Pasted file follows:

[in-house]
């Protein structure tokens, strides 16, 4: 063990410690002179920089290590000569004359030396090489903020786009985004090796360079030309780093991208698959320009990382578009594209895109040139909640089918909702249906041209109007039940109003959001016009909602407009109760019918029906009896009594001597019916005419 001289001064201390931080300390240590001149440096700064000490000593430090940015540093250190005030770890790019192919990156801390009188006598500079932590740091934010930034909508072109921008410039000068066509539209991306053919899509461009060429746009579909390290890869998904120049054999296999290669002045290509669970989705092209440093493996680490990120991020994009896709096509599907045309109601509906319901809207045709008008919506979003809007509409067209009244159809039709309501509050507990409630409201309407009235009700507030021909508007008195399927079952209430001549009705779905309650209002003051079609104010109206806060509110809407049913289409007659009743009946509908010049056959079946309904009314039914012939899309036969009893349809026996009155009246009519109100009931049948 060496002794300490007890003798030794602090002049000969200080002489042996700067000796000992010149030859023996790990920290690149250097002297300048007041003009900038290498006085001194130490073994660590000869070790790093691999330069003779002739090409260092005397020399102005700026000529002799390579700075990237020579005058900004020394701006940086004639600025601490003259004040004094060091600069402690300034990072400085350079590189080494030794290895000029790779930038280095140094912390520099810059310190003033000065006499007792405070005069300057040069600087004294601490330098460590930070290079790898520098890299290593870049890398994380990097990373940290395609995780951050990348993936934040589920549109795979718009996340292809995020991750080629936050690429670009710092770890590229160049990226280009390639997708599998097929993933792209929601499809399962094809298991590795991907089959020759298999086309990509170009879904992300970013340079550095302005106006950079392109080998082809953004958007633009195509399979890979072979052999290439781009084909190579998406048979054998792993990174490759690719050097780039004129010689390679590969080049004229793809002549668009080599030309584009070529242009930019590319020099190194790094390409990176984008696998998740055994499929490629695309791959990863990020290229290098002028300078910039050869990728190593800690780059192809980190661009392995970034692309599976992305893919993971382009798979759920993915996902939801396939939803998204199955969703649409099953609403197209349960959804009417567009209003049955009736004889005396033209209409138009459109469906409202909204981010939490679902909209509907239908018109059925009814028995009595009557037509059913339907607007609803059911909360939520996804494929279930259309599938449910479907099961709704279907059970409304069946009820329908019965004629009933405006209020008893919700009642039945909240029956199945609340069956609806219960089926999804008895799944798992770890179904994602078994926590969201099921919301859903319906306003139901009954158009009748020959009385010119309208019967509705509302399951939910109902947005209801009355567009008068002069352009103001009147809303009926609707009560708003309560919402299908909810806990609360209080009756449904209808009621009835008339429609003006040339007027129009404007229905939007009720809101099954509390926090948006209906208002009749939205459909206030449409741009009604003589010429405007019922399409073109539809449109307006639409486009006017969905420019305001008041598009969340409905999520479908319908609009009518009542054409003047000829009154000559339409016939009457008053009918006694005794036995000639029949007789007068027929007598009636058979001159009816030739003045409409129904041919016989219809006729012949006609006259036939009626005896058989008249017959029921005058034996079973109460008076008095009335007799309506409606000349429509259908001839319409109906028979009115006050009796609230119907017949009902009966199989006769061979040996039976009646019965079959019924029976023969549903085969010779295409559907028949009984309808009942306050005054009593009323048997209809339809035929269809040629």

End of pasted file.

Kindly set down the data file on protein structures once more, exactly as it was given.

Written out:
[in-house]
């Protein structure tokens, strides 16, 4: 063990410690002179920089290590000569004359030396090489903020786009985004090796360079030309780093991208698959320009990382578009594209895109040139909640089918909702249906041209109007039940109003959001016009909602407009109760019918029906009896009594001597019916005419 001289001064201390931080300390240590001149440096700064000490000593430090940015540093250190005030770890790019192919990156801390009188006598500079932590740091934010930034909508072109921008410039000068066509539209991306053919899509461009060429746009579909390290890869998904120049054999296999290669002045290509669970989705092209440093493996680490990120991020994009896709096509599907045309109601509906319901809207045709008008919506979003809007509409067209009244159809039709309501509050507990409630409201309407009235009700507030021909508007008195399927079952209430001549009705779905309650209002003051079609104010109206806060509110809407049913289409007659009743009946509908010049056959079946309904009314039914012939899309036969009893349809026996009155009246009519109100009931049948 060496002794300490007890003798030794602090002049000969200080002489042996700067000796000992010149030859023996790990920290690149250097002297300048007041003009900038290498006085001194130490073994660590000869070790790093691999330069003779002739090409260092005397020399102005700026000529002799390579700075990237020579005058900004020394701006940086004639600025601490003259004040004094060091600069402690300034990072400085350079590189080494030794290895000029790779930038280095140094912390520099810059310190003033000065006499007792405070005069300057040069600087004294601490330098460590930070290079790898520098890299290593870049890398994380990097990373940290395609995780951050990348993936934040589920549109795979718009996340292809995020991750080629936050690429670009710092770890590229160049990226280009390639997708599998097929993933792209929601499809399962094809298991590795991907089959020759298999086309990509170009879904992300970013340079550095302005106006950079392109080998082809953004958007633009195509399979890979072979052999290439781009084909190579998406048979054998792993990174490759690719050097780039004129010689390679590969080049004229793809002549668009080599030309584009070529242009930019590319020099190194790094390409990176984008696998998740055994499929490629695309791959990863990020290229290098002028300078910039050869990728190593800690780059192809980190661009392995970034692309599976992305893919993971382009798979759920993915996902939801396939939803998204199955969703649409099953609403197209349960959804009417567009209003049955009736004889005396033209209409138009459109469906409202909204981010939490679902909209509907239908018109059925009814028995009595009557037509059913339907607007609803059911909360939520996804494929279930259309599938449910479907099961709704279907059970409304069946009820329908019965004629009933405006209020008893919700009642039945909240029956199945609340069956609806219960089926999804008895799944798992770890179904994602078994926590969201099921919301859903319906306003139901009954158009009748020959009385010119309208019967509705509302399951939910109902947005209801009355567009008068002069352009103001009147809303009926609707009560708003309560919402299908909810806990609360209080009756449904209808009621009835008339429609003006040339007027129009404007229905939007009720809101099954509390926090948006209906208002009749939205459909206030449409741009009604003589010429405007019922399409073109539809449109307006639409486009006017969905420019305001008041598009969340409905999520479908319908609009009518009542054409003047000829009154000559339409016939009457008053009918006694005794036995000639029949007789007068027929007598009636058979001159009816030739003045409409129904041919016989219809006729012949006609006259036939009626005896058989008249017959029921005058034996079973109460008076008095009335007799309506409606000349429509259908001839319409109906028979009115006050009796609230119907017949009902009966199989006769061979040996039976009646019965079959019924029976023969549903085969010779295409559907028949009984309808009942306050005054009593009323048997209809339809035929269809040629």